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It would seem that heated debates about the statistical analysis of election results are a thing of the past. The assessments (see, for example, [1], October 11, 2009), made «on the hot tracks» according to which there were falsifications, were met with criticism [2, 3]. While the first of these works can be described as a conflict of interest (one of the authors served as the chairman of the CEC at that time), the second one was written by a well-known and very qualified mathematician. In some cases, artifacts of data presentation (peaking at 50%) were taken as indications of falsification. In others, the «non-normality» of the distribution was taken as evidence of falsification. Additional confusion arose also because «normality» in the mathematical sense (proportionality of the Gauss function) is easily mixed with «normality» in the everyday sense («the election was normal»).

Since then, the situation has been clarified: presentation artifacts were identified, and various hypotheses explaining possible histogram shapes were tested in subsequent elections. Emotional blog posts were supplemented by detailed papers published in scientific journals in statistics [4, 5, 6], in which statistical evidence of falsification did not rely in any way on the assumption of normality (in the sense of Gauss) of distributions. The question of statistical analysis of elections (as a scientific, not public question) seemed more or less closed.

The peer-reviewed paper again raises the question about the incorrectness of the conducted statistical analysis. But it is based on a misunderstanding: the authors rightly point out and confirm with numerous examples that histograms of elections may well be very different from «Gaussian» and in the absence of falsification. They have probably not seen the papers cited above and suggest that the conclusions about fraud so far are based on a deviation from «Gaussianity».

The authors make political accusations as well: «to speak about “bona fide delusion” of the authors of “mathematical theories” of electoral behavior estimations, who disseminate unreliable information, in this case it is not necessary» (p. 4). In this connection, one can recall the speeches of Lysenko's students, who stated that «the terms, scales, and, most importantly, the results envisaged by the theory of Mendelism are unsuitable for our Soviet reality» [7], «as Lenin wrote, … statistics, which leads to depersonalization, turns into the emptiest and most harmful “game of numbers”» [8]. To this Kolmogorov, having made a correct statistical analysis of the works of the «Lysenkovians» and having established that they are quite consistent with the «pea laws» allegedly refuted by them [9], briefly remarked: «Kolman's work … is entirely based on a misunderstanding of the circumstances stated in our note».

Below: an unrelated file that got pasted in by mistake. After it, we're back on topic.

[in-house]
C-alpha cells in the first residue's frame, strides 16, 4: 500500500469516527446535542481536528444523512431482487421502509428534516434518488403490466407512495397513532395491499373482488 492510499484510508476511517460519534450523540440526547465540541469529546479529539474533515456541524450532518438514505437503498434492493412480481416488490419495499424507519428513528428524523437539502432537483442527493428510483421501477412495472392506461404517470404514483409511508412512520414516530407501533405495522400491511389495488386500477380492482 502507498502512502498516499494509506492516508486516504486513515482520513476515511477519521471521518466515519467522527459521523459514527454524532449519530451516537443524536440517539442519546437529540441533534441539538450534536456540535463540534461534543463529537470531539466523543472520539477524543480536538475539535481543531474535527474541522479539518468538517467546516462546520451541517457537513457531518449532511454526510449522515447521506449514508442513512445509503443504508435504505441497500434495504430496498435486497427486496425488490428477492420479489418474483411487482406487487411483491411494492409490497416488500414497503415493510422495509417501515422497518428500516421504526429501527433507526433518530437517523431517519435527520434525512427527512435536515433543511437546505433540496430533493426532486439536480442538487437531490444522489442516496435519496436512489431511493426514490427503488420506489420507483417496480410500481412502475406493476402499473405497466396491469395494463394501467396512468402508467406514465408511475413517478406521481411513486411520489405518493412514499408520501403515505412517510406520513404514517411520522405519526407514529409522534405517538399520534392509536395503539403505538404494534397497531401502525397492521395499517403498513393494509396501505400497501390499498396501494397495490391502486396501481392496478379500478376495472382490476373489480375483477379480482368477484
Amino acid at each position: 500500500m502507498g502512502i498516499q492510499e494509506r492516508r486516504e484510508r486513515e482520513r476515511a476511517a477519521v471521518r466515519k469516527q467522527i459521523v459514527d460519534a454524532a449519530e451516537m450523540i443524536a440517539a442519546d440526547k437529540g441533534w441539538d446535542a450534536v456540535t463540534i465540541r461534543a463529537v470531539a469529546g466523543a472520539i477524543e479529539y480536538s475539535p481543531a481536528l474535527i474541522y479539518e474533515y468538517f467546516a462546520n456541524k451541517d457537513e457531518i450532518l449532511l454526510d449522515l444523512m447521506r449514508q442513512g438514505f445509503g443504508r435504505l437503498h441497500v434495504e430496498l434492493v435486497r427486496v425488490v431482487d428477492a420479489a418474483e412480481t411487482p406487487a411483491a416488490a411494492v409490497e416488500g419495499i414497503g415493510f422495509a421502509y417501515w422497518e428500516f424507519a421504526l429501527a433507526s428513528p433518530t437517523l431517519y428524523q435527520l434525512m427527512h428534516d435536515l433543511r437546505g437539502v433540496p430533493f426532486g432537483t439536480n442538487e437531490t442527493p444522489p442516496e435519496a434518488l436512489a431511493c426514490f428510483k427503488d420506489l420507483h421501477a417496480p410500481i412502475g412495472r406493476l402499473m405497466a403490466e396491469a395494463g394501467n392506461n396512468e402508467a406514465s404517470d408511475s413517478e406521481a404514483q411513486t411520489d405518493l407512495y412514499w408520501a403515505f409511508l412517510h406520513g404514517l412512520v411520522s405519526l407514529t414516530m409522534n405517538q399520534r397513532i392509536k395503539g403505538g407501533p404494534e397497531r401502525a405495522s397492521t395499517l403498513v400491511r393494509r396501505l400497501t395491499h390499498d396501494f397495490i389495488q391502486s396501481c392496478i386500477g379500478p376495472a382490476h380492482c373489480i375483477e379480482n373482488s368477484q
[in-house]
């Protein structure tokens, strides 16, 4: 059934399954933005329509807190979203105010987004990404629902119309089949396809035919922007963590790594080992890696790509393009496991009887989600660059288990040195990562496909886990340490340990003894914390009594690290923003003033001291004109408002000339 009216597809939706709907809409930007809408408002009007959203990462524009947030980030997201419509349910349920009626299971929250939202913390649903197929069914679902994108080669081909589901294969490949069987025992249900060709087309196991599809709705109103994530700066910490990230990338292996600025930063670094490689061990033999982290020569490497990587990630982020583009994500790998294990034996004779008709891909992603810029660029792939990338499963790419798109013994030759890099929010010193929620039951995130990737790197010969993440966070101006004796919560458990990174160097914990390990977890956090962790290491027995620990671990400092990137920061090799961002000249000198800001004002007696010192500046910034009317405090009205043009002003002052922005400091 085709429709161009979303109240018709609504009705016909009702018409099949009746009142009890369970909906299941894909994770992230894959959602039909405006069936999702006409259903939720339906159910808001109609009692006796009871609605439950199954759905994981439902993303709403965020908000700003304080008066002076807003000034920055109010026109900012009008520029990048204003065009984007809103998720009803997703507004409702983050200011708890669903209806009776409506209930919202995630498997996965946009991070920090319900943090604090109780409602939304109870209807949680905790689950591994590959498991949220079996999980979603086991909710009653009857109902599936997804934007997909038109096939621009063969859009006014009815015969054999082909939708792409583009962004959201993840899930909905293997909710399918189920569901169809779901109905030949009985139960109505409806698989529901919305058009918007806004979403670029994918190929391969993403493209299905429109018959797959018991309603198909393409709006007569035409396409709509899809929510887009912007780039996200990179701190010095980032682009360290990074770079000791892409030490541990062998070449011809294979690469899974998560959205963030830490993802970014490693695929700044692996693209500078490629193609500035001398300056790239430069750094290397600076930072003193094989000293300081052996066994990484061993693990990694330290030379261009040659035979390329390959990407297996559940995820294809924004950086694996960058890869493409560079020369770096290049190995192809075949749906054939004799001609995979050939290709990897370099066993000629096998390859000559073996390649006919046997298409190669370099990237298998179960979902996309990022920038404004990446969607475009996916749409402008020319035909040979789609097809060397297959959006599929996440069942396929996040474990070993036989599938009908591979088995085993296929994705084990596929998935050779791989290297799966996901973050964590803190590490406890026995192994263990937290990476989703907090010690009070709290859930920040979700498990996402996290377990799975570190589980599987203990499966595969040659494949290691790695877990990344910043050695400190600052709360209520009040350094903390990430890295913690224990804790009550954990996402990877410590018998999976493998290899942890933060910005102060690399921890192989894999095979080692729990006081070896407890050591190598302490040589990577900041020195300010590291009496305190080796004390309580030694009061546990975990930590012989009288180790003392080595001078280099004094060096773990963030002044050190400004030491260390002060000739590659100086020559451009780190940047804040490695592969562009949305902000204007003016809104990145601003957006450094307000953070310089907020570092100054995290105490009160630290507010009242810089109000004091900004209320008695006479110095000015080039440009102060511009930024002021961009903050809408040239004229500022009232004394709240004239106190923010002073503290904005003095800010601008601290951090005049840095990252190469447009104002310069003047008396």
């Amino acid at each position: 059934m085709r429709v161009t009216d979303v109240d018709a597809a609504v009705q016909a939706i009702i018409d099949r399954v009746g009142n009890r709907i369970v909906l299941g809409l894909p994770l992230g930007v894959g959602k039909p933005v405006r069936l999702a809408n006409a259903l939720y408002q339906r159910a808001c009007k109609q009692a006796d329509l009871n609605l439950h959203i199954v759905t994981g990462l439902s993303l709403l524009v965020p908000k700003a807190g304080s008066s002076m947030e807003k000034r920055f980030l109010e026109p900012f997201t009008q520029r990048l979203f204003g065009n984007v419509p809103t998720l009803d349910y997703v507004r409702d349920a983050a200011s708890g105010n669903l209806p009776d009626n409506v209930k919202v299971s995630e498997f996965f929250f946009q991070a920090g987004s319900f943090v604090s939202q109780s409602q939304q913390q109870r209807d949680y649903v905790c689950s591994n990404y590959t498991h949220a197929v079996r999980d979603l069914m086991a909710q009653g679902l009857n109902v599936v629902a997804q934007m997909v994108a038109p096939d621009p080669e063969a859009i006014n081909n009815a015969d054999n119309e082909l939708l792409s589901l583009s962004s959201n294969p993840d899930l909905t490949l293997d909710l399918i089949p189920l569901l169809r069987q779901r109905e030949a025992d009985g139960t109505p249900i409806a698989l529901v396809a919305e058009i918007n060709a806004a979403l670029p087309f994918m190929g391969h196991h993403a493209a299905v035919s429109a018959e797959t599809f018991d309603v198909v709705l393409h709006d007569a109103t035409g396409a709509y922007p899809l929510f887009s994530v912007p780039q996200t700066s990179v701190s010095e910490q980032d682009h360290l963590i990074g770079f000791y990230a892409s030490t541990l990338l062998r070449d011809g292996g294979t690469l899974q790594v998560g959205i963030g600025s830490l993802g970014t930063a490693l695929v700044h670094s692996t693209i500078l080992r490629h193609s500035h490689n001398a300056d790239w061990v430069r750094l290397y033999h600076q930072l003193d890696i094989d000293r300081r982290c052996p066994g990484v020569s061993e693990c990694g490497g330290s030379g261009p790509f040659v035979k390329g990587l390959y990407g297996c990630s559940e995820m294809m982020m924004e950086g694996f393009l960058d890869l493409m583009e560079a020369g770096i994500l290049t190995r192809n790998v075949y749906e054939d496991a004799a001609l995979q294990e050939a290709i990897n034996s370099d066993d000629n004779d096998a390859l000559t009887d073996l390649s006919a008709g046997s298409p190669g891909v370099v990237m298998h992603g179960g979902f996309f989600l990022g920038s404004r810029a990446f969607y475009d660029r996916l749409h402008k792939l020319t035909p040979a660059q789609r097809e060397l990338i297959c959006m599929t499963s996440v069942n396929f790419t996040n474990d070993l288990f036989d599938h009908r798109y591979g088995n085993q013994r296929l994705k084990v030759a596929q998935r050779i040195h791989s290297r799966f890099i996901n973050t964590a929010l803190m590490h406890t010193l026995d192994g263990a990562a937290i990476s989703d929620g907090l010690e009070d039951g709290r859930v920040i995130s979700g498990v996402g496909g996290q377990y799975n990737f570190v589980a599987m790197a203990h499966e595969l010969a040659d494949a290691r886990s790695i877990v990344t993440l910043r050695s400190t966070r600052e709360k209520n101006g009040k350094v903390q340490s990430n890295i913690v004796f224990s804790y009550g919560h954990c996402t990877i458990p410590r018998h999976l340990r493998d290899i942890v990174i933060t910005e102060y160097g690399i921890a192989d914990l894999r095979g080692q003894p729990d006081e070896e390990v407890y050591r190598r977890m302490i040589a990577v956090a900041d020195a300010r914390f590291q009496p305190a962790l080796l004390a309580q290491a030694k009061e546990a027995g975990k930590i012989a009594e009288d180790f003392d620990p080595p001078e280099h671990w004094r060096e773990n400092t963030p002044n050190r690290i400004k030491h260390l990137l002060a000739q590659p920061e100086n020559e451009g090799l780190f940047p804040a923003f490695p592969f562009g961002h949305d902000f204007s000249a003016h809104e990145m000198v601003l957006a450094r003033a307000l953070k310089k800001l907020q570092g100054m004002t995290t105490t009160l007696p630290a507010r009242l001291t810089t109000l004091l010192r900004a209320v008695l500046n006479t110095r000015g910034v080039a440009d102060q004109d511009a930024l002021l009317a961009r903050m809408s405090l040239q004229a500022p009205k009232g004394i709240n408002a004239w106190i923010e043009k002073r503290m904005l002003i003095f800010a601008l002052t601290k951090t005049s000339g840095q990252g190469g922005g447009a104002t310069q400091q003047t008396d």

It would be possible to follow his example and limit ourselves to what has been said (the authors argue against the thesis of «a priori Gaussianity» on which the analysis does not rely), but it is also possible to note the extreme carelessness of the authors in preparing the text. Reproducing one of the criticized graphs, they write (p. 17): «The results of voting in Chernogolovskaya TEC of the Moscow Region» raise “suspicions” of the authors-compilers of the charts. Meanwhile, on the graph they reproduced it is written «0 thousand anomalous votes» — as it is obvious, the authors not only did not understand the data, but even did not read the inscriptions on the figure they included in their work. In their defense, it can be noted that this inscription is in small (though quite legible) font.